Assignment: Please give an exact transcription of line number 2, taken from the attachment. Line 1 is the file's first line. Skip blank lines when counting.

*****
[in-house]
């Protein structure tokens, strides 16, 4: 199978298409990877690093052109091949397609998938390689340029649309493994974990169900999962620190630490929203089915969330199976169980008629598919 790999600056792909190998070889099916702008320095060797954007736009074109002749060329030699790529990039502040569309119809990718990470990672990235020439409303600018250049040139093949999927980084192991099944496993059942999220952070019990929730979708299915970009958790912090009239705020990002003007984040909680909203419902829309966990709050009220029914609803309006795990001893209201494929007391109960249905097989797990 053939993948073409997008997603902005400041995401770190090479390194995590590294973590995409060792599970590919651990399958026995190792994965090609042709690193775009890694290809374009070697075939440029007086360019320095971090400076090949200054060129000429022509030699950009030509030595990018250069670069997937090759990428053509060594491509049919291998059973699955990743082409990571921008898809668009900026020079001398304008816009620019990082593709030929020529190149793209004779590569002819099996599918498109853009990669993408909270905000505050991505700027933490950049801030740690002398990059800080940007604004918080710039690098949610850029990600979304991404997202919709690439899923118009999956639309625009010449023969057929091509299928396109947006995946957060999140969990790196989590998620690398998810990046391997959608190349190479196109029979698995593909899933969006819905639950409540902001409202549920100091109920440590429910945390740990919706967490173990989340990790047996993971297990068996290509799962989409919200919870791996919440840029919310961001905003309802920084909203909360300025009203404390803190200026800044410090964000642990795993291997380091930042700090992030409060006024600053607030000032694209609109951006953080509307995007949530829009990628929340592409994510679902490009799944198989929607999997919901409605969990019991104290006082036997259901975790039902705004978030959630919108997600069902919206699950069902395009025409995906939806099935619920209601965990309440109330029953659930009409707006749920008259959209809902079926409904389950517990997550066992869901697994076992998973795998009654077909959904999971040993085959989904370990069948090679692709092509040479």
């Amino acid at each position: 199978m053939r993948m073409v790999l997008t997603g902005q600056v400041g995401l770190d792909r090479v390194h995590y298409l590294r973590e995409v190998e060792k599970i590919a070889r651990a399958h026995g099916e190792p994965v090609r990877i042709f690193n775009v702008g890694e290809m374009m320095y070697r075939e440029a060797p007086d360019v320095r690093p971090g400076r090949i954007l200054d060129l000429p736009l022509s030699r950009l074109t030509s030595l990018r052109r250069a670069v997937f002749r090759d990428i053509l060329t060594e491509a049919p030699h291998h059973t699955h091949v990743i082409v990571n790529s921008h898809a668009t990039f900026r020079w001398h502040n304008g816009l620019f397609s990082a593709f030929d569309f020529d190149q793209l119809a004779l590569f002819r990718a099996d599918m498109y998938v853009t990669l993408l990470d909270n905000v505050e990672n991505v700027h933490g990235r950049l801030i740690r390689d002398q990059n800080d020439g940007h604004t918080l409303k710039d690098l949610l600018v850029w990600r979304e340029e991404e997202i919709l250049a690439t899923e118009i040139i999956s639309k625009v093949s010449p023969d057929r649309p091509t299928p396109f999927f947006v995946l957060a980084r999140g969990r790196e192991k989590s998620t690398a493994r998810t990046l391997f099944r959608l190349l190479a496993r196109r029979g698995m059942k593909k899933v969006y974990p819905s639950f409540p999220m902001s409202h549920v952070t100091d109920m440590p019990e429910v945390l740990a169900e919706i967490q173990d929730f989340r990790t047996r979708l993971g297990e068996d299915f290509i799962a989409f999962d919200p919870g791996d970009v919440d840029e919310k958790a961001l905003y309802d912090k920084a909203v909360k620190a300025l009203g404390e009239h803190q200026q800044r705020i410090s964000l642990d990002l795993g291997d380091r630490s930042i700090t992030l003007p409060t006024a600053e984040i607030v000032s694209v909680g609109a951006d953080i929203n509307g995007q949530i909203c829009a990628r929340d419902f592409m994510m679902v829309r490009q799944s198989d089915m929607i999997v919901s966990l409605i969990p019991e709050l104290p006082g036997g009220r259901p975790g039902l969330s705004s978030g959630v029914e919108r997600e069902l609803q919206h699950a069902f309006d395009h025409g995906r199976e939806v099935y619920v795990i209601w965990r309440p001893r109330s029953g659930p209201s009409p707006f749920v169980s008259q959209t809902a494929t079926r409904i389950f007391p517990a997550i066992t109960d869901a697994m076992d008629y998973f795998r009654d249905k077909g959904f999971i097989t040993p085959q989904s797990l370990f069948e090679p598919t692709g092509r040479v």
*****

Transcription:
């Protein structure tokens, strides 16, 4: 199978298409990877690093052109091949397609998938390689340029649309493994974990169900999962620190630490929203089915969330199976169980008629598919 790999600056792909190998070889099916702008320095060797954007736009074109002749060329030699790529990039502040569309119809990718990470990672990235020439409303600018250049040139093949999927980084192991099944496993059942999220952070019990929730979708299915970009958790912090009239705020990002003007984040909680909203419902829309966990709050009220029914609803309006795990001893209201494929007391109960249905097989797990 053939993948073409997008997603902005400041995401770190090479390194995590590294973590995409060792599970590919651990399958026995190792994965090609042709690193775009890694290809374009070697075939440029007086360019320095971090400076090949200054060129000429022509030699950009030509030595990018250069670069997937090759990428053509060594491509049919291998059973699955990743082409990571921008898809668009900026020079001398304008816009620019990082593709030929020529190149793209004779590569002819099996599918498109853009990669993408909270905000505050991505700027933490950049801030740690002398990059800080940007604004918080710039690098949610850029990600979304991404997202919709690439899923118009999956639309625009010449023969057929091509299928396109947006995946957060999140969990790196989590998620690398998810990046391997959608190349190479196109029979698995593909899933969006819905639950409540902001409202549920100091109920440590429910945390740990919706967490173990989340990790047996993971297990068996290509799962989409919200919870791996919440840029919310961001905003309802920084909203909360300025009203404390803190200026800044410090964000642990795993291997380091930042700090992030409060006024600053607030000032694209609109951006953080509307995007949530829009990628929340592409994510679902490009799944198989929607999997919901409605969990019991104290006082036997259901975790039902705004978030959630919108997600069902919206699950069902395009025409995906939806099935619920209601965990309440109330029953659930009409707006749920008259959209809902079926409904389950517990997550066992869901697994076992998973795998009654077909959904999971040993085959989904370990069948090679692709092509040479």